Besides Treksta, Kwon runs a large company, Hypergrip, that makes about 2.8 million pairs of shoes in Korea and China for other important Western brands such as Hanwag, MBT, Millet, Oakley and Vaude. Kwon is trying to push his own brand because it generates gross margins of around 40 percent, compared with only about 3 percent for its OEM business.

Only about 10 percent of the shoes sold by Korean outdoor brands are still made in South Korea, a former major source of production where many important sports brands continue to maintain rather advanced shoe development facilities.

Some of their footwear is made just north of the Demilitarized Zone in North Korea, where workers’ wages are still at a low level of around $60 a month.

In spite of the strong development of the South Korean outdoor market, there are only a few specialist outdoor retailers selling multiple brands, and reportedly none of them has a chain of stores. The biggest single specialist is probably the virtual store of, whose annual sales are said to be about to reach $100 million. pursues an aggressive sales and marketing policy, charging very low prices and running big promotions and advertising on television, but several major brands refuse to work with it, allegedly because the company deals a lot with parallel imports.

There are also no multi-sport specialty retailers in Korea. Apparently, the first one of the kind will be Intersport, whose pilot store is scheduled to be opened in Seoul next February. Three other Intersport stores are set to open shortly afterwards, including a mega-store of 4,000 square meters.

LG Fashion, owner of the Lafuma brand for the Korean market and of a couple of other apparel brands, signed the Intersport license for the country a few months ago, as reported in Sporting Goods Intelligence Europe, and outdoor is one of the categories that it plans to focus on initially, along with football and baseball.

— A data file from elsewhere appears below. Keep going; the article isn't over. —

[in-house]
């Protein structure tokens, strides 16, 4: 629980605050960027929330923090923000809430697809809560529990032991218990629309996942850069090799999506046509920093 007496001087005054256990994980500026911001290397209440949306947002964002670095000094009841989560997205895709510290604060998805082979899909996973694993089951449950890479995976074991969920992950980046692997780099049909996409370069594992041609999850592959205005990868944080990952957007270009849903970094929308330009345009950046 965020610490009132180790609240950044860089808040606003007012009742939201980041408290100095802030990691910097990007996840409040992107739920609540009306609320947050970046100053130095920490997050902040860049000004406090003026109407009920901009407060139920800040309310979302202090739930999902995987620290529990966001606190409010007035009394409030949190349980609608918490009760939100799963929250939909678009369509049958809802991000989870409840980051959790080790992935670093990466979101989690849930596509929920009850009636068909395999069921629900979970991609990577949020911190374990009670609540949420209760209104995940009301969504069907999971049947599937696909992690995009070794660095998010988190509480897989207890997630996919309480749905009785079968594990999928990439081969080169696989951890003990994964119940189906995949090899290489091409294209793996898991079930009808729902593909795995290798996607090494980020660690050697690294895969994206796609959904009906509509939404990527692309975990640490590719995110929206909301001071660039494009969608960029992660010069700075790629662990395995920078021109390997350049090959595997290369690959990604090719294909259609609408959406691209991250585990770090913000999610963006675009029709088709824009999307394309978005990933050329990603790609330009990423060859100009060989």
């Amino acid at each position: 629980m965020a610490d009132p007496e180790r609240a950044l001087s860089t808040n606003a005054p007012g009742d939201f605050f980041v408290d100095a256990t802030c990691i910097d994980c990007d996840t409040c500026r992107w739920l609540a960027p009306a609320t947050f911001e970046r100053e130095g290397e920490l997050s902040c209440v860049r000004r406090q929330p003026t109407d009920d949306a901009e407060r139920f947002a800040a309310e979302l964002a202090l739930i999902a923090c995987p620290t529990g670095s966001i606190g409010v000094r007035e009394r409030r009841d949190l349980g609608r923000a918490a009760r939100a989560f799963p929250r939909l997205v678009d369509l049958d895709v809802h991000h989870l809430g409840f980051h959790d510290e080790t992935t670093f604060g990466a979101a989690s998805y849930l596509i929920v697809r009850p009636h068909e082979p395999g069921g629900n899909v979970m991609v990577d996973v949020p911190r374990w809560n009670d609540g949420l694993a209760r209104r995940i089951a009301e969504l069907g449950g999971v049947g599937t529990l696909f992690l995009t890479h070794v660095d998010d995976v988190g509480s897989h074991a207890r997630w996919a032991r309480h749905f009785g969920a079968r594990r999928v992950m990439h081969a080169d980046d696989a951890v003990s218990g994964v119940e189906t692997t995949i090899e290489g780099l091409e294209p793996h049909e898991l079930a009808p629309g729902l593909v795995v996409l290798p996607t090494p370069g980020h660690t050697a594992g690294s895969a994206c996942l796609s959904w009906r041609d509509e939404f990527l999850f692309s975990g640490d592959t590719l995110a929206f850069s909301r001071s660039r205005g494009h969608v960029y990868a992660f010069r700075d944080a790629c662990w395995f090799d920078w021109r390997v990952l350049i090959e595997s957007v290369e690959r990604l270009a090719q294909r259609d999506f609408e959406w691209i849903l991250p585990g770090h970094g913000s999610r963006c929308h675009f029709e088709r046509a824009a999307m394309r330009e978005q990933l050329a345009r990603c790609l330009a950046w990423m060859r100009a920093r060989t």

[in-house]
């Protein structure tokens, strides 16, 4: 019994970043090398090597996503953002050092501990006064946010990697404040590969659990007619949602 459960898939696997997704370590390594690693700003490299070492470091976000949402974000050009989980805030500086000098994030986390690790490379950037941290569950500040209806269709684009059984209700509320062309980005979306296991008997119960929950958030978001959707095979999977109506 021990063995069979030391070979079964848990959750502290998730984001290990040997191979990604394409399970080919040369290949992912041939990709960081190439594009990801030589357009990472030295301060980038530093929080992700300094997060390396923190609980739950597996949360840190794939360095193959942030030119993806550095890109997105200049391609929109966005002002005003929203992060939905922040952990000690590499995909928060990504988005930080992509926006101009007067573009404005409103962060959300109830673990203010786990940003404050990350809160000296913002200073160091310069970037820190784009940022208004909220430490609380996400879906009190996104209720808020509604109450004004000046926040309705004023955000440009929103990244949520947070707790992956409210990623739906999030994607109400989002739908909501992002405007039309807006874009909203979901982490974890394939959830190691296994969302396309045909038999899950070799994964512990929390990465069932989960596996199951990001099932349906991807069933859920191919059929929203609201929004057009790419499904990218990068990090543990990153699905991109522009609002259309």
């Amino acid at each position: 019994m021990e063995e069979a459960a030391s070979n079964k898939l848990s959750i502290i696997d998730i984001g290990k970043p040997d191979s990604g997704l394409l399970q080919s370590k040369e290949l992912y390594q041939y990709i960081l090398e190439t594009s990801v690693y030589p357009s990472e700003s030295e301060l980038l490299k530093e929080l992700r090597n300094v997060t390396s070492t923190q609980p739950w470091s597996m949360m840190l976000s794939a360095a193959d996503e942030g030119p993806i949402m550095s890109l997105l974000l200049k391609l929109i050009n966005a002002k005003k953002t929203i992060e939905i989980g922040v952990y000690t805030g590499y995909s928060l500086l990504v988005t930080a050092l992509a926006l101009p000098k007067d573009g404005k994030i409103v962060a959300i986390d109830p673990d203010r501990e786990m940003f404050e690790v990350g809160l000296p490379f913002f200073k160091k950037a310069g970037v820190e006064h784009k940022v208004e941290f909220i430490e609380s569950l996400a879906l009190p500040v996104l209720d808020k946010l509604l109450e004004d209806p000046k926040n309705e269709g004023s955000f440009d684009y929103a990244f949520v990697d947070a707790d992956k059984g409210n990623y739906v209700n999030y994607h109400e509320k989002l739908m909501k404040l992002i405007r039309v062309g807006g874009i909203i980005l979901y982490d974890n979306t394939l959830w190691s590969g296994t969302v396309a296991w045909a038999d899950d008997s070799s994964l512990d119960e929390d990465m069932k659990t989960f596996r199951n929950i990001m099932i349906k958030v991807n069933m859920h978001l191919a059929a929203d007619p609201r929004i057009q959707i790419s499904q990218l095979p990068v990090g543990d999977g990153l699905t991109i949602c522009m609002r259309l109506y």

For the time being, like Adidas, Nike and other sports brands, the outdoor brands achieve most of their sales in Korea through their own mono-brand stores and through corners in the department stores, following a business model that also applies to China, even though South Korea is much more developed economically.

LG Fashion sells virtually all its Lafuma clothing and footwear via a network of about 150 mono-brand stores in Korea, adapting the collection to the very colourful tastes of the local market. TNF and Kolon sell about 70 percent of all their products through single-brand stores, and one of those of TNF in Seoul reaches annual sales of about $1 million.

The ratio is closer to 60 percent for Treksta, which owns about 100 stores in the country. Another 15 percent is realized through department stores and a similar volume through the few multi-brand outdoor stores operating in the country, where Arc’teryx is said to be the No. 1 brand. The balance of 10 percent comes from the shoe shops, including large chains such as ABC.

The relatively large outdoor sections of the department stores are regarded as the second-largest retail channel. Outdoor, golf and other sports take up almost equal shares in the sporting goods sales of Lotte’s department stores, which reached about $300 million last year.

While sales of golf products are down and those of other sports are flat, Lotte’s sales of outdoor products are going up at a 25 percent annual rate on a comparable store basis, according to the head buyer for these kinds of products.

With 25 department stores and three outlet stores, Lotte is the biggest single outdoor retailer in Korea. It is followed by Shinsegae, which operates seven department stores in the country. It opened the last one in Busan last March, claiming that it is now the largest one in the world.

In addition to large shop-in-shops for brands such as TNF, Adidas and Nike, it features an “Outdoor Village” of about 700 square meters with corners rented out by brands such as Columbia, Kolon and Lafuma. It also sells other brands such as Hanwag, Mont-Bell, Rab, Schöffel and Wild Roses, taking a commission of 20 percent from the distributors of these brands, based on contracts that are renewable once a year.